In 2012, the NBA’s soon-to-be juggernaut fell apart when the Oklahoma City Thunder broke up its young and talented core. Following the 2012 NBA Finals, in which the Miami Heat defeated the Thunder in five games, Oklahoma City general manager Sam Presti traded James Harden to the Houston Rockets.
Beside the obvious results of Harden turning into a superstar and the Thunder never returning to the NBA Finals, the real issue in the move lies in the financial motivation of Presti and the Thunder, who used profit as rationale for taking a pass on a generational talent they had developed within their organization.
Harden had just come off of winning the NBA’s Sixth Man of the Year award but remained a third option behind fellow future MVPs Kevin Durant and Russell Westbrook. After the season, the Thunder was met with a league deadline of signing Harden to a contract extension or letting him become a restricted free agent following the 2012-13 season.
With the two sides unable to reach an agreement on an extension, Oklahoma City opted to trade its potential superstar guard rather than wait to renegotiate in restricted free agency after the season. Presti took a hot deal and shipped Harden to Houston for Kevin Martin, Jeremy Lamb, two first-round picks and one second-round draft pick.
The Thunder offered Harden $55.5 million over four years, $4.5 million less than the max deal he wanted under what were then the rules of the collective bargaining agreement. Presti stayed firm in not giving him a max contract, as Durant and Westbrook both took pay cuts to stay with the team.
If the Thunder had given Harden his desired extension, which would have taken effect in the 2013-14 season, it would have had a salary total of $78 million, roughly $20 million over the cap. This increase would have placed the team into the luxury tax with a total bill close to $105 million, something the team was unwilling to stomach at the time. Comparatively, however, OKC’s Western Conference opponent the Los Angeles Lakers paid $29 million, and in the East, the Miami Heat and Brooklyn Nets picked up a luxury tax tab around $13 million to maintain their star-studded rosters.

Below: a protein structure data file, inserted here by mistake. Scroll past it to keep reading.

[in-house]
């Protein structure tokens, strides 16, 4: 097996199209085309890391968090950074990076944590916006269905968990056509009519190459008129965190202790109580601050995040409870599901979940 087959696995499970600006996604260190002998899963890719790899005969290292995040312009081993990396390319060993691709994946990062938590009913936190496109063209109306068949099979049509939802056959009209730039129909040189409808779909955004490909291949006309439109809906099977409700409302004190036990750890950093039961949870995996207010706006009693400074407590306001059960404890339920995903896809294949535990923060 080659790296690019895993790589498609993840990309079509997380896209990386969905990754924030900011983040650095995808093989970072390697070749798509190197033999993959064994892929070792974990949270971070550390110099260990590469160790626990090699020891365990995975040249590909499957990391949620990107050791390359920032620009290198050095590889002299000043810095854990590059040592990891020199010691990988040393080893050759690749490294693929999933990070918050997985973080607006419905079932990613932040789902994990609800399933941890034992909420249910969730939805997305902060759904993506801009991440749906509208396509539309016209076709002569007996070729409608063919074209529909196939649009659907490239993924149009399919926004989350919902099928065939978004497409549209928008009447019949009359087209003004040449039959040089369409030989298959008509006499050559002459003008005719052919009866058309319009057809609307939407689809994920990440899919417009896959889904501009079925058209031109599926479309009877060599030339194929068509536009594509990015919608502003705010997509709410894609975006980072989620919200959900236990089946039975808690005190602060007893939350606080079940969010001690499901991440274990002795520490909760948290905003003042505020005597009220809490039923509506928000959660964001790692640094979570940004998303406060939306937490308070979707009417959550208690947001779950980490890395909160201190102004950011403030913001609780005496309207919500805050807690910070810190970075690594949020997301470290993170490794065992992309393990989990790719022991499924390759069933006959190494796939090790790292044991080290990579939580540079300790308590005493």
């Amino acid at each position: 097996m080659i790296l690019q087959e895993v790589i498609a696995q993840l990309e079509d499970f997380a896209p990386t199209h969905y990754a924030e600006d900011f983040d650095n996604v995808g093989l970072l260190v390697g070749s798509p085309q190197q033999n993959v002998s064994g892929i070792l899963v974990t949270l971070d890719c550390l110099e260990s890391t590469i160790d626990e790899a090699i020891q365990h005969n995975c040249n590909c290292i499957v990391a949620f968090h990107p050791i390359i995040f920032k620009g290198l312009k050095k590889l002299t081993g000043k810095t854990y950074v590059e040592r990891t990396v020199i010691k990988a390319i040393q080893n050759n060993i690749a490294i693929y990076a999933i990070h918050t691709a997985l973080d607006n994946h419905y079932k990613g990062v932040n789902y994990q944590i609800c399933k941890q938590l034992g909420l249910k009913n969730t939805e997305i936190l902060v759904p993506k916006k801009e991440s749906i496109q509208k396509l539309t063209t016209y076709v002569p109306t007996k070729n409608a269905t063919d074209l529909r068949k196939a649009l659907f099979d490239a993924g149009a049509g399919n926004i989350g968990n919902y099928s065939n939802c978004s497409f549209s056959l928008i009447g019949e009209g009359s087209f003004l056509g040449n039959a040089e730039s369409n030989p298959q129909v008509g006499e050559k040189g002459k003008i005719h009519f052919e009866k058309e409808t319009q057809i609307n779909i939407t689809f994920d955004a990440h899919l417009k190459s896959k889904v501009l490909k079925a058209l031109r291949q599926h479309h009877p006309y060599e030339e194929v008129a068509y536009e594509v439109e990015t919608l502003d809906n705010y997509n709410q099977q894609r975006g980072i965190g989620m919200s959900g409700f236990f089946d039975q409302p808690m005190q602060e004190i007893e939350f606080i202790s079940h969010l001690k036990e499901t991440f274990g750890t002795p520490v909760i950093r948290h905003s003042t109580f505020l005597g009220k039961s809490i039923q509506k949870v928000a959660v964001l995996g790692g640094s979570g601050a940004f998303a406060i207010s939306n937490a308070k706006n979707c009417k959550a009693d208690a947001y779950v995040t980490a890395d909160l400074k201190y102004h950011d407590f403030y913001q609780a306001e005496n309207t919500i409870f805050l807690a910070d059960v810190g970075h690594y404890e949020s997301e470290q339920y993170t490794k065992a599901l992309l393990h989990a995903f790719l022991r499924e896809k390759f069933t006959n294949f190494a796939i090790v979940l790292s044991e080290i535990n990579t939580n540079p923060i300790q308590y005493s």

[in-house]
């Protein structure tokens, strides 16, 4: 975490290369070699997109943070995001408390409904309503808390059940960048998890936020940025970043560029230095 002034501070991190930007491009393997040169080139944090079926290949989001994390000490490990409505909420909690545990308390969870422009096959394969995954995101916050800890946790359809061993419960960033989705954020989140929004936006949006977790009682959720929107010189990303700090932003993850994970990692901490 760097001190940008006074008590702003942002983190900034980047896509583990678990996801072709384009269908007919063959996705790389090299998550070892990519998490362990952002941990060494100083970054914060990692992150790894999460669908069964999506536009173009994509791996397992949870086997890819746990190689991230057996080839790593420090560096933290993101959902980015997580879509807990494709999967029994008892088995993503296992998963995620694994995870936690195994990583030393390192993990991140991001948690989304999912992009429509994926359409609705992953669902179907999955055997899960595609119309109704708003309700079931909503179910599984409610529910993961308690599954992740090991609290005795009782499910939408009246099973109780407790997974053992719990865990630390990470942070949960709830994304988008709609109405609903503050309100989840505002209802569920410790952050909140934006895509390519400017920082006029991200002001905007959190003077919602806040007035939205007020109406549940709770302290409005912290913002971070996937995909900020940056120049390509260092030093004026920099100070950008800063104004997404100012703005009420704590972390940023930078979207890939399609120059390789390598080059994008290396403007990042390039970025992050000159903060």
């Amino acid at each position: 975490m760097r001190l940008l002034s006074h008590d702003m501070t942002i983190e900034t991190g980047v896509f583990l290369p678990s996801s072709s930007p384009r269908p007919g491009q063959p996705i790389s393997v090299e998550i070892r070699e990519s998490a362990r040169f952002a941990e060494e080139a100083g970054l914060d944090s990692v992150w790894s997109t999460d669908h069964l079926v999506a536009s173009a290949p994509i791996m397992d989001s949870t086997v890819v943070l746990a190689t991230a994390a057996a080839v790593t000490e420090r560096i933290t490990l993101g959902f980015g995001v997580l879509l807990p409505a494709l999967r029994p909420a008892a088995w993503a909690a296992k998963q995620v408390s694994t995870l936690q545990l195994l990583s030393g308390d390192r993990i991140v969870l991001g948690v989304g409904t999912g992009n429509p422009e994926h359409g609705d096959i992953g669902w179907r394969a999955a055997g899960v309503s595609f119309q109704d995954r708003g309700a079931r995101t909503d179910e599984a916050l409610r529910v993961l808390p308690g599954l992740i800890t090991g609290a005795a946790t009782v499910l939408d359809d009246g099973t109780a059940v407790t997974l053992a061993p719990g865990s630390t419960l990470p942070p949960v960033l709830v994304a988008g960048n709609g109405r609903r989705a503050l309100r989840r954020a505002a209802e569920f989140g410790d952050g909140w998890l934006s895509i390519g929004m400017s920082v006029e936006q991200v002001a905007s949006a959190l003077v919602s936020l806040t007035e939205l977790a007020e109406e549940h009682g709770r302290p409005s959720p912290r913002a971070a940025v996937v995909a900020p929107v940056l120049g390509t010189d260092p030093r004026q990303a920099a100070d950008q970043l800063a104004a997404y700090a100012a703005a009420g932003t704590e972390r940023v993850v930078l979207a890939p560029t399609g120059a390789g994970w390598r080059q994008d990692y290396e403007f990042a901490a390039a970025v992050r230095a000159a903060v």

To keep three homegrown stars together who had great chemistry, had just won the Western Conference and could have surely brought home a title to Oklahoma City, Presi and the Thunder should have been willing to pay the $105 million price tag.
Unfortunately for OKC, the organization was not willing to pay.
Five years later, Oklahoma City found itself in a similar position when Paul George became a free agent following his first season with the Thunder alongside Westbrook in 2017-18. OKC knew it wanted to remain in contention for the top spot in the West, so it signed George to a four-year $137 million max contract. This deal immediately meant the Thunder would be in line to pay a new league record in luxury tax. After cutting players and stretching contracts, the tax bill still stood at a league-high $61.3 million, a total the front office signed off on to maintain its core of George, Westbrook, Carmelo Anthony, Steven Adams and Andre Roberson.
OKC may have been willing to go into the tax for George and not Harden because George was a proven superstar at that point while, back in 2012, Harden was only a budding star who seemed superfluous given the presence of Durant and Westbrook.
From a team standpoint, however, Harden was a key player. In 2012, the Thunder had just made the NBA Finals, defeating a mighty San Antonio Spurs squad that finished the regular season tied for the best record in the league. After its dominant run in the 2011-12 season, it seemed that OKC had plenty of deep playoff runs left if the team hung together. Surely, a move to put the team slightly in the luxury tax could pay off if the team wanted to return the NBA Finals.
Following the 2018 playoffs, however, in which George and Westbrook’s squad lost in the first round, the front office could not look at the team in the same hopeful way many saw the 2012 squad. The latter team, headlined by two stars but an average supporting cast, was not one that had proven to make deep playoff runs nor be a legitimate title contender, yet it continued to build success. Conversely, the 2018-19 team led by Westbrook and George was expected to do well but fell short.
Spending lavishly on that 2017-18 team rather than spending strategically on a team on the rise in 2012 does not make good business sense. Presti and his ownership group should take more heat for setting the stage for a future “30 for 30” ESPN feature on George and Westbrook rather than for an array of trophies for Oklahoma City.